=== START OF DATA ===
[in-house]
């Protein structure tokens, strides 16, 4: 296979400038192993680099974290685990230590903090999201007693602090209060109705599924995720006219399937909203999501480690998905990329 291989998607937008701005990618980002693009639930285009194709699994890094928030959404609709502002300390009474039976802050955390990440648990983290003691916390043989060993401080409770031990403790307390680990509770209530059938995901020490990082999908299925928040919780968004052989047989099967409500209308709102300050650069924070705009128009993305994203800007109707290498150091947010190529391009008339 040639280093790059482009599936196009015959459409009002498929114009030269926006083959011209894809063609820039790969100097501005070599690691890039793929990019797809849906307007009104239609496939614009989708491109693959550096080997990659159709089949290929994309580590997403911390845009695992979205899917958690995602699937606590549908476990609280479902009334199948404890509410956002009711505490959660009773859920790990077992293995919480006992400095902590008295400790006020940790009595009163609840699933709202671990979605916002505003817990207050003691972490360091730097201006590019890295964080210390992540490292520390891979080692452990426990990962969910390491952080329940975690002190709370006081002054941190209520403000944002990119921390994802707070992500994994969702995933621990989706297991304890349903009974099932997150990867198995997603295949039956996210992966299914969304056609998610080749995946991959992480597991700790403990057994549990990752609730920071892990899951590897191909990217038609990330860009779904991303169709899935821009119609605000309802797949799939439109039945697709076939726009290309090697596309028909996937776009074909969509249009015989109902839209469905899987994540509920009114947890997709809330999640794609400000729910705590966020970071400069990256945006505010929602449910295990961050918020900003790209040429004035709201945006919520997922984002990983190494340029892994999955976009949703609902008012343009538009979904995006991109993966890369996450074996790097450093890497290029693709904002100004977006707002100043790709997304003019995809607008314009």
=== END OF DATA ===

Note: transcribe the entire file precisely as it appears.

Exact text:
[in-house]
């Protein structure tokens, strides 16, 4: 296979400038192993680099974290685990230590903090999201007693602090209060109705599924995720006219399937909203999501480690998905990329 291989998607937008701005990618980002693009639930285009194709699994890094928030959404609709502002300390009474039976802050955390990440648990983290003691916390043989060993401080409770031990403790307390680990509770209530059938995901020490990082999908299925928040919780968004052989047989099967409500209308709102300050650069924070705009128009993305994203800007109707290498150091947010190529391009008339 040639280093790059482009599936196009015959459409009002498929114009030269926006083959011209894809063609820039790969100097501005070599690691890039793929990019797809849906307007009104239609496939614009989708491109693959550096080997990659159709089949290929994309580590997403911390845009695992979205899917958690995602699937606590549908476990609280479902009334199948404890509410956002009711505490959660009773859920790990077992293995919480006992400095902590008295400790006020940790009595009163609840699933709202671990979605916002505003817990207050003691972490360091730097201006590019890295964080210390992540490292520390891979080692452990426990990962969910390491952080329940975690002190709370006081002054941190209520403000944002990119921390994802707070992500994994969702995933621990989706297991304890349903009974099932997150990867198995997603295949039956996210992966299914969304056609998610080749995946991959992480597991700790403990057994549990990752609730920071892990899951590897191909990217038609990330860009779904991303169709899935821009119609605000309802797949799939439109039945697709076939726009290309090697596309028909996937776009074909969509249009015989109902839209469905899987994540509920009114947890997709809330999640794609400000729910705590966020970071400069990256945006505010929602449910295990961050918020900003790209040429004035709201945006919520997922984002990983190494340029892994999955976009949703609902008012343009538009979904995006991109993966890369996450074996790097450093890497290029693709904002100004977006707002100043790709997304003019995809607008314009």